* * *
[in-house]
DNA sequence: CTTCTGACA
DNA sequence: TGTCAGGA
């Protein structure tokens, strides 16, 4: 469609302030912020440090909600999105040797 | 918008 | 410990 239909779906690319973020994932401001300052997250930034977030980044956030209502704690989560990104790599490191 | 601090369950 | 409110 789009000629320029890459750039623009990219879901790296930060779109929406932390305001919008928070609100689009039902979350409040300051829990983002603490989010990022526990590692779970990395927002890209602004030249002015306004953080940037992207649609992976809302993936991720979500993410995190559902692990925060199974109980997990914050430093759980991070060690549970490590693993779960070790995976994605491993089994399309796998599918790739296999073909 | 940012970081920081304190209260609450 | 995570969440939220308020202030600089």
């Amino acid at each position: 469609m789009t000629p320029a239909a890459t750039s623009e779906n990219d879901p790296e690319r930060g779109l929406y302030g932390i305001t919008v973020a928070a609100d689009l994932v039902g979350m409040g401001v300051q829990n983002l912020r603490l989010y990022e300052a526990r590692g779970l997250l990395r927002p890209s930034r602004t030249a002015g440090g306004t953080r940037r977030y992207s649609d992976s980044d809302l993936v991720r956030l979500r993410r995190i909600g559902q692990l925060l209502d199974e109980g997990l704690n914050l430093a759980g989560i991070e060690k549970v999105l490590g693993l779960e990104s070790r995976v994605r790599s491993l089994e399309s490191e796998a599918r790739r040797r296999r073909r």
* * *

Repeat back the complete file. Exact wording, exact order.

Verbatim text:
[in-house]
DNA sequence: CTTCTGACA
DNA sequence: TGTCAGGA
């Protein structure tokens, strides 16, 4: 469609302030912020440090909600999105040797 | 918008 | 410990 239909779906690319973020994932401001300052997250930034977030980044956030209502704690989560990104790599490191 | 601090369950 | 409110 789009000629320029890459750039623009990219879901790296930060779109929406932390305001919008928070609100689009039902979350409040300051829990983002603490989010990022526990590692779970990395927002890209602004030249002015306004953080940037992207649609992976809302993936991720979500993410995190559902692990925060199974109980997990914050430093759980991070060690549970490590693993779960070790995976994605491993089994399309796998599918790739296999073909 | 940012970081920081304190209260609450 | 995570969440939220308020202030600089």
């Amino acid at each position: 469609m789009t000629p320029a239909a890459t750039s623009e779906n990219d879901p790296e690319r930060g779109l929406y302030g932390i305001t919008v973020a928070a609100d689009l994932v039902g979350m409040g401001v300051q829990n983002l912020r603490l989010y990022e300052a526990r590692g779970l997250l990395r927002p890209s930034r602004t030249a002015g440090g306004t953080r940037r977030y992207s649609d992976s980044d809302l993936v991720r956030l979500r993410r995190i909600g559902q692990l925060l209502d199974e109980g997990l704690n914050l430093a759980g989560i991070e060690k549970v999105l490590g693993l779960e990104s070790r995976v994605r790599s491993l089994e399309s490191e796998a599918r790739r040797r296999r073909r």